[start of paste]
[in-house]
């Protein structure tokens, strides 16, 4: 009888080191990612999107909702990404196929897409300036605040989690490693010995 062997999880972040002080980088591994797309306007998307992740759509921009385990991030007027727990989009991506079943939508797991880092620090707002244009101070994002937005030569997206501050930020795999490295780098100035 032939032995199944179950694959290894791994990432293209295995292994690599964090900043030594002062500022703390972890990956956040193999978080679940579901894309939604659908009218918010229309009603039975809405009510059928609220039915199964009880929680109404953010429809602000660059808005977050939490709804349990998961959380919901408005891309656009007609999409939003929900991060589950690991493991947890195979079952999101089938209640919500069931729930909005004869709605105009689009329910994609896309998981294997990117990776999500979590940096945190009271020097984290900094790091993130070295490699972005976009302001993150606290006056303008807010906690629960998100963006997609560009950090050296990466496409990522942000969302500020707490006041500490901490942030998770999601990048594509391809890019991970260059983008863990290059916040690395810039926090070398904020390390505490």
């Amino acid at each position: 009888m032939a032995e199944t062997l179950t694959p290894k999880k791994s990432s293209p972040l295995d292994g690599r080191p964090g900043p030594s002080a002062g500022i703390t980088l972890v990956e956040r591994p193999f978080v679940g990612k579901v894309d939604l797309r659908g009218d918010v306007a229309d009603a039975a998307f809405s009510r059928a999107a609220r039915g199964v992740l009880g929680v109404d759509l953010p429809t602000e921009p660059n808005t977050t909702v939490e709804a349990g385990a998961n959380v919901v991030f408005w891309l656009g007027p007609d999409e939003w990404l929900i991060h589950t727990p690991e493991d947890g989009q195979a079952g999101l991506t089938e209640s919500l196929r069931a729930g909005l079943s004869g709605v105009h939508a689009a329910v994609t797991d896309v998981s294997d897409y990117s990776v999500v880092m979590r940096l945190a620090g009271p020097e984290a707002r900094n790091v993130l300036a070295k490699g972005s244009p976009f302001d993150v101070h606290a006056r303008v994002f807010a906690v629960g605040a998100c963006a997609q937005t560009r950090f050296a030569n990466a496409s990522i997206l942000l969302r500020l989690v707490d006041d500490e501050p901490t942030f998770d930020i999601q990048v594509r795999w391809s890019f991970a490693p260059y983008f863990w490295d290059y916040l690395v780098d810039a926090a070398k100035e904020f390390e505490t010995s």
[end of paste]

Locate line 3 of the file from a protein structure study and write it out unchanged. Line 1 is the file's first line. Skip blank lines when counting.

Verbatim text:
């Amino acid at each position: 009888m032939a032995e199944t062997l179950t694959p290894k999880k791994s990432s293209p972040l295995d292994g690599r080191p964090g900043p030594s002080a002062g500022i703390t980088l972890v990956e956040r591994p193999f978080v679940g990612k579901v894309d939604l797309r659908g009218d918010v306007a229309d009603a039975a998307f809405s009510r059928a999107a609220r039915g199964v992740l009880g929680v109404d759509l953010p429809t602000e921009p660059n808005t977050t909702v939490e709804a349990g385990a998961n959380v919901v991030f408005w891309l656009g007027p007609d999409e939003w990404l929900i991060h589950t727990p690991e493991d947890g989009q195979a079952g999101l991506t089938e209640s919500l196929r069931a729930g909005l079943s004869g709605v105009h939508a689009a329910v994609t797991d896309v998981s294997d897409y990117s990776v999500v880092m979590r940096l945190a620090g009271p020097e984290a707002r900094n790091v993130l300036a070295k490699g972005s244009p976009f302001d993150v101070h606290a006056r303008v994002f807010a906690v629960g605040a998100c963006a997609q937005t560009r950090f050296a030569n990466a496409s990522i997206l942000l969302r500020l989690v707490d006041d500490e501050p901490t942030f998770d930020i999601q990048v594509r795999w391809s890019f991970a490693p260059y983008f863990w490295d290059y916040l690395v780098d810039a926090a070398k100035e904020f390390e505490t010995s």